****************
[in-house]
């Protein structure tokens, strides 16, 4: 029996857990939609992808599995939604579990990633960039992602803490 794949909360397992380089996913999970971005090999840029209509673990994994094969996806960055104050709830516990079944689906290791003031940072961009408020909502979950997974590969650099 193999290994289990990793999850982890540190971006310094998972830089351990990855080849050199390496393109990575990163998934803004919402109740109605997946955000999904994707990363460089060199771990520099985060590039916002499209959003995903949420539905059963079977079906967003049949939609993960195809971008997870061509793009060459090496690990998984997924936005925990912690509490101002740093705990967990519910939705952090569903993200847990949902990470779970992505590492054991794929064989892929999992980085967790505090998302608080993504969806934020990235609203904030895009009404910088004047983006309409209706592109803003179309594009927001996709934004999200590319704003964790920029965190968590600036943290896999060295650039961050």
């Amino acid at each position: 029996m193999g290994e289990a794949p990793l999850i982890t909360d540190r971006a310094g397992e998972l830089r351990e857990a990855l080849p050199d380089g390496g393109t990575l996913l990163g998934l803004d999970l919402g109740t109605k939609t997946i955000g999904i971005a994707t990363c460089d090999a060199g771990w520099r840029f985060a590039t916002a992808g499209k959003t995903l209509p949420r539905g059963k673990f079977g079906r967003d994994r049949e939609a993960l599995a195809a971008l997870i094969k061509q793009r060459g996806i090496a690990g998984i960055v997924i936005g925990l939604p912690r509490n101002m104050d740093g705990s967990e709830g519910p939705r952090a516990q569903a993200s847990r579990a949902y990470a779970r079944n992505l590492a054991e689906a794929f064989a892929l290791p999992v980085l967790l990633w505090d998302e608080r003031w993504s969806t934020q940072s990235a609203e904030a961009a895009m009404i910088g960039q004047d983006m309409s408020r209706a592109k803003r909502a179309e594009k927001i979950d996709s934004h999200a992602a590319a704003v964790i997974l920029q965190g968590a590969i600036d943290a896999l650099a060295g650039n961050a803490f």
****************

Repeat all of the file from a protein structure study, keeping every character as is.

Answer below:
[in-house]
């Protein structure tokens, strides 16, 4: 029996857990939609992808599995939604579990990633960039992602803490 794949909360397992380089996913999970971005090999840029209509673990994994094969996806960055104050709830516990079944689906290791003031940072961009408020909502979950997974590969650099 193999290994289990990793999850982890540190971006310094998972830089351990990855080849050199390496393109990575990163998934803004919402109740109605997946955000999904994707990363460089060199771990520099985060590039916002499209959003995903949420539905059963079977079906967003049949939609993960195809971008997870061509793009060459090496690990998984997924936005925990912690509490101002740093705990967990519910939705952090569903993200847990949902990470779970992505590492054991794929064989892929999992980085967790505090998302608080993504969806934020990235609203904030895009009404910088004047983006309409209706592109803003179309594009927001996709934004999200590319704003964790920029965190968590600036943290896999060295650039961050």
């Amino acid at each position: 029996m193999g290994e289990a794949p990793l999850i982890t909360d540190r971006a310094g397992e998972l830089r351990e857990a990855l080849p050199d380089g390496g393109t990575l996913l990163g998934l803004d999970l919402g109740t109605k939609t997946i955000g999904i971005a994707t990363c460089d090999a060199g771990w520099r840029f985060a590039t916002a992808g499209k959003t995903l209509p949420r539905g059963k673990f079977g079906r967003d994994r049949e939609a993960l599995a195809a971008l997870i094969k061509q793009r060459g996806i090496a690990g998984i960055v997924i936005g925990l939604p912690r509490n101002m104050d740093g705990s967990e709830g519910p939705r952090a516990q569903a993200s847990r579990a949902y990470a779970r079944n992505l590492a054991e689906a794929f064989a892929l290791p999992v980085l967790l990633w505090d998302e608080r003031w993504s969806t934020q940072s990235a609203e904030a961009a895009m009404i910088g960039q004047d983006m309409s408020r209706a592109k803003r909502a179309e594009k927001i979950d996709s934004h999200a992602a590319a704003v964790i997974l920029q965190g968590a590969i600036d943290a896999l650099a060295g650039n961050a803490f």